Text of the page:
On Saturday I ditched an indoor gym class and went out for a jog on the Burke Gilman trail close to where I live. The trial spans 27 miles and on the few miles I covered, maple, dogwood, and fir trees provide cover, and blackberry bushes spring up, well, wherever they want to.

The trail was fairly empty and I put on an old iTunes playlist and made tracks.

I was pleased to have space and time to myself and so grateful for my body which is different from the version that ran a marathon when I was 30, but still had a little kick here and there.

I have spent so many years (so many!) berating myself for not being (fill-in-the-blanks) enough. Not running fast enough, not sticking to a plan consistently enough, not eating perfectly enough, not drinking water enough, not working on my core enough, not being aware of my posture enough, and these examples are simply just the tip of the iceberg.

Don’t get me started on the barrage of criticism I’ve historically had hammering away at the parts of myself no one can see: my approach to relationships, to writing, to mothering, to social situations, to stress, to cooking meals….again just the tip of the iceberg.

But I felt different while out on Saturday. I jogged slower at times than I hoped I would but was happy to be outside feeling this world I get to live in, doing what I wanted.
Happy to be alive and content, to have the static turned way down low for a change.

On Saturday I didn’t make any sweeping resolutions about how often I would come back and run, or how many miles I needed to log. I am done with rigidity and all-or-nothingness.

I don’t think we’re meant to be 100% about anything. How could people who are complex, enigmatic, ever-changing, so dang human, be all-in every day on everything they’ve committed to.

We are walking contradictions. I mean I’m a vegetarian-pescatarian and have been trying to cut down on dairy and eggs because of factory farming and yet there I was in a T-shirt from my favorite pizza place in Seattle, Big Mario’s. What the heck.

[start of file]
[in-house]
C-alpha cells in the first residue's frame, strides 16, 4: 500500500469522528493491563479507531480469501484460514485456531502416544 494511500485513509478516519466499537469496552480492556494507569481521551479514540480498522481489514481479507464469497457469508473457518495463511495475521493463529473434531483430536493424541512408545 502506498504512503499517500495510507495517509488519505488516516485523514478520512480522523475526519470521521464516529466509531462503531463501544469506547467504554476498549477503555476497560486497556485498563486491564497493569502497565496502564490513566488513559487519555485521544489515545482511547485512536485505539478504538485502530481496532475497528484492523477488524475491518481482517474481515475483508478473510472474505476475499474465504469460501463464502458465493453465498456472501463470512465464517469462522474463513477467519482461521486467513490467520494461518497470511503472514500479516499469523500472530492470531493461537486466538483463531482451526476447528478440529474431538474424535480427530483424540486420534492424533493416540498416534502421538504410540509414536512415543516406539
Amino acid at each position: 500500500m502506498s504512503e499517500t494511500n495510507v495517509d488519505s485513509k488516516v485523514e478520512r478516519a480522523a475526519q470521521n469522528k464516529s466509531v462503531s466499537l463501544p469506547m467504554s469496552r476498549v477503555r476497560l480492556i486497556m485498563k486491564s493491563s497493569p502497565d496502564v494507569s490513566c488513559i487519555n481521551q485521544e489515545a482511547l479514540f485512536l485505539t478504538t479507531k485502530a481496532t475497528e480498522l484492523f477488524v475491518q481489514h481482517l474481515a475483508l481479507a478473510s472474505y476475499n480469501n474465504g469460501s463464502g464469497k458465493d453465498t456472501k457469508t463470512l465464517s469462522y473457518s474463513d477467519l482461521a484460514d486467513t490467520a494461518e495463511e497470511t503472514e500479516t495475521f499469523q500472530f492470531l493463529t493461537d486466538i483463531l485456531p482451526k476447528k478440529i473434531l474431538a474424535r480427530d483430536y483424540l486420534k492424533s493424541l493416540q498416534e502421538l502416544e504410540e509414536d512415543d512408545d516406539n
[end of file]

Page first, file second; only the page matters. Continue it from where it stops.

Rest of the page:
Contradictions might be the most human part of us.

The gifts of contradiction in memoir

I’ve found embracing contradiction is also a key in memoir-writing. Memoir is a search for understanding – lots of other elements are of course at play in gripping, evocative memoirs – but what helps keep me engaged in a memoirist’s story is their ability to acknowledge the patterns and contradictions in their behavior. Their courage in exposing the aspects of themselves they worry will make them less likeable or sympathetic draws the reader closer.

Ever notice when a writer portrays themselves in only positive or admirable ways you grow weary or even bristle? Readers intuit when a memoirist is missing self-awareness in their narrative and your reader wants you to be curious about why you do what you do.


Readers of memoir are interested in witnessing a mind at work; to see how the memoirist negotiates complicated experiences, how they meaning-make on the page.

Leaning into the parts of yourself you worry about revealing can infuse your narrative with honesty and heighten the stakes in the story you are telling. If you acknowledge what about you confuses even yourself, you invite the reader in and engage them even more.

So, my suggestion is that you don’t run away from your contradictions. Lean into them and watch how kindness for yourself and the story you are telling grows.

Let’s Talk Memoir season 3


I’m prepping for Let’s Talk Memoir interviews which begin next month for season 3’s September launch and holy cow, do I have some incredible guests in store. I can hardly wait to begin recording!

You can follow me @RonitPlank on Instagram and Threads which I just joined for updates and guest announcements.

Thank you for subscribing and for reading this update to the end. I am so happy you did.